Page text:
Over the next year, the IACC will monitor the implementation of the strategic plan and update the document for its annual release.
The National Institute of Mental Health (NIMH) mission is to reduce the burden of mental and behavioral disorders through research on mind, brain, and behavior. More information is available at the NIMH Web site.
The National Institutes of Health (NIH) – The National’s Medical Research Agency – includes 27 Institutes and Centers and is a component of the U.S. Department of Health and Human Services. It is the primary federal agency for conducting and supporting basic, clinical, and translational medical research, and it investigates the causes, treatments, and cures for both common and rare diseases. For more information about NIH and its programs, visit the NIH Web site.
Autistic people have fought the inclusion of ABA in therapy for us since before Autism Speaks, and other non-Autistic-led autism organizations, started lobbying legislation to get it covered by insurances and Medicaid.
ABA is a myth originally sold to parents that it would keep their Autistic child out of an institution. Today, parents are told that with early intervention therapy their child will either be less Autistic or no longer Autistic by elementary school, and can be mainstreamed in typical education classes. ABA is very expensive to pay out of pocket. Essentially, Autism Speaks has justified the big price tag up front will offset the overall burden on resources for an Autistic’s lifetime. The recommendation for this therapy is 40 hours a week for children and toddlers.
The original study that showed the success rate of ABA to be at 50% has never been replicated. In fact, the study of ABA by United States Department of Defense was denounced as a failure. Not just once, but multiple times. Simply stated: ABA doesn’t work. In study after repeated study: ABA (conversion therapy) doesn’t work.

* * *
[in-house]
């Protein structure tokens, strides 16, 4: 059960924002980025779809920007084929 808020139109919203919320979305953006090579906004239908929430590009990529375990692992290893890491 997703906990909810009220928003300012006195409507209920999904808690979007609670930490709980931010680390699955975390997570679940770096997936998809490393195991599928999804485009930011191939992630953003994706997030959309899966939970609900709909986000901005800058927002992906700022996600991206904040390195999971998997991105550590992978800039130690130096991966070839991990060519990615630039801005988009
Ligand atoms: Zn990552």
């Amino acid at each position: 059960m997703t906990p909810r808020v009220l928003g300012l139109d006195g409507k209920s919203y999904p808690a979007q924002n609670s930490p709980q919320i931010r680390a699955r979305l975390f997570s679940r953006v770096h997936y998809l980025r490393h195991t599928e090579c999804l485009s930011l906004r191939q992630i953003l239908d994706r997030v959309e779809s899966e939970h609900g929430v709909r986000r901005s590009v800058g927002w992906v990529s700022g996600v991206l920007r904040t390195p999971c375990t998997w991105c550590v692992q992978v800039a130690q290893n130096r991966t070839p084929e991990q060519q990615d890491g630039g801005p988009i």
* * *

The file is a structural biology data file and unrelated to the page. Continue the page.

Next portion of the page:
What more recent studies do show: Autistics who experienced ABA therapy are at high risk to develop PTSD and other lifelong trauma-related conditions. Historically, the autism organizations promoting ABA as a cure or solution have silenced Autistic advocates’ opposition. ABA is also known as gay conversion therapy.
The ‘cure’ for Autistics not born yet is the prevention of birth.
The ‘cure’ is a choice to terminate a pregnancy based on ‘autism risk.’ The cure is abortion. This is the same ‘cure’ society has for Down Syndrome.
This is eugenics 2021. Instead of killing Autistics and disabled children in gas chambers or ‘mercy killings’ like in Aktion T4, it’ll happen at the doctor’s office, quietly, one Autistic baby at a time. Different approaches yes, but still eugenics and the extinction of an entire minority group of people.
Fact: You can’t cure Autistics from being Autistic.
Fact: You can’t recover an Autistic from being Autistic.
Fact: You can groom an Autistic to mask and hide their traits. Somewhat. … however, this comes at the expense of the Autistic child, promotes Autistic Burnout (this should not be confused with typical burnout, Autistic Burnout can kill Autistics), and places the Autistic child at high risk for PTSD and other lifelong trauma-related conditions.
[Note: Autism is NOT a disease, but a neurodevelopmental difference and disability.]
Fact: Vaccines Do Not Cause Autism.